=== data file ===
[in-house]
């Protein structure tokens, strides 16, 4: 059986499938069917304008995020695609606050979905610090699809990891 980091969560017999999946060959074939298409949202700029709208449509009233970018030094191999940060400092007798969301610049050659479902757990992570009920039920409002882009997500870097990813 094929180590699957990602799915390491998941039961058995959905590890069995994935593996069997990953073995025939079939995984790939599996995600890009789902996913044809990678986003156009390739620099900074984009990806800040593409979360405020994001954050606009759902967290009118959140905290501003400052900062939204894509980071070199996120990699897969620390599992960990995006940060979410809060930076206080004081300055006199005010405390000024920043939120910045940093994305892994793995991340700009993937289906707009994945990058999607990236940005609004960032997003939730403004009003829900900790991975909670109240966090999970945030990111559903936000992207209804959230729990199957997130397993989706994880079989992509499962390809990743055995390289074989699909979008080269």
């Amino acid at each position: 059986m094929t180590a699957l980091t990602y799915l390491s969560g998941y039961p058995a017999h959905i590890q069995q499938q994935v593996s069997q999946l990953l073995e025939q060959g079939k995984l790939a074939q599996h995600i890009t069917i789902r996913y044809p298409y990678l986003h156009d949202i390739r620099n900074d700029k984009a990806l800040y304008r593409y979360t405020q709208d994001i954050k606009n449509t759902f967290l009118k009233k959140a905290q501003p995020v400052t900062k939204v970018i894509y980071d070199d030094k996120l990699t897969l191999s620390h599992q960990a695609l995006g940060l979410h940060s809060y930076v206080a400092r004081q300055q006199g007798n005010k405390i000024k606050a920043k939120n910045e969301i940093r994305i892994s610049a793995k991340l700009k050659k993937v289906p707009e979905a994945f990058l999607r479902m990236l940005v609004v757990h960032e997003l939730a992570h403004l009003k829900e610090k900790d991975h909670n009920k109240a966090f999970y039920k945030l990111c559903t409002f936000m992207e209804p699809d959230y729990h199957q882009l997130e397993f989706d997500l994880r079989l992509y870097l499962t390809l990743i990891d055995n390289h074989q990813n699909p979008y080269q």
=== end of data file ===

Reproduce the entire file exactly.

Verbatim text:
[in-house]
């Protein structure tokens, strides 16, 4: 059986499938069917304008995020695609606050979905610090699809990891 980091969560017999999946060959074939298409949202700029709208449509009233970018030094191999940060400092007798969301610049050659479902757990992570009920039920409002882009997500870097990813 094929180590699957990602799915390491998941039961058995959905590890069995994935593996069997990953073995025939079939995984790939599996995600890009789902996913044809990678986003156009390739620099900074984009990806800040593409979360405020994001954050606009759902967290009118959140905290501003400052900062939204894509980071070199996120990699897969620390599992960990995006940060979410809060930076206080004081300055006199005010405390000024920043939120910045940093994305892994793995991340700009993937289906707009994945990058999607990236940005609004960032997003939730403004009003829900900790991975909670109240966090999970945030990111559903936000992207209804959230729990199957997130397993989706994880079989992509499962390809990743055995390289074989699909979008080269």
């Amino acid at each position: 059986m094929t180590a699957l980091t990602y799915l390491s969560g998941y039961p058995a017999h959905i590890q069995q499938q994935v593996s069997q999946l990953l073995e025939q060959g079939k995984l790939a074939q599996h995600i890009t069917i789902r996913y044809p298409y990678l986003h156009d949202i390739r620099n900074d700029k984009a990806l800040y304008r593409y979360t405020q709208d994001i954050k606009n449509t759902f967290l009118k009233k959140a905290q501003p995020v400052t900062k939204v970018i894509y980071d070199d030094k996120l990699t897969l191999s620390h599992q960990a695609l995006g940060l979410h940060s809060y930076v206080a400092r004081q300055q006199g007798n005010k405390i000024k606050a920043k939120n910045e969301i940093r994305i892994s610049a793995k991340l700009k050659k993937v289906p707009e979905a994945f990058l999607r479902m990236l940005v609004v757990h960032e997003l939730a992570h403004l009003k829900e610090k900790d991975h909670n009920k109240a966090f999970y039920k945030l990111c559903t409002f936000m992207e209804p699809d959230y729990h199957q882009l997130e397993f989706d997500l994880r079989l992509y870097l499962t390809l990743i990891d055995n390289h074989q990813n699909p979008y080269q």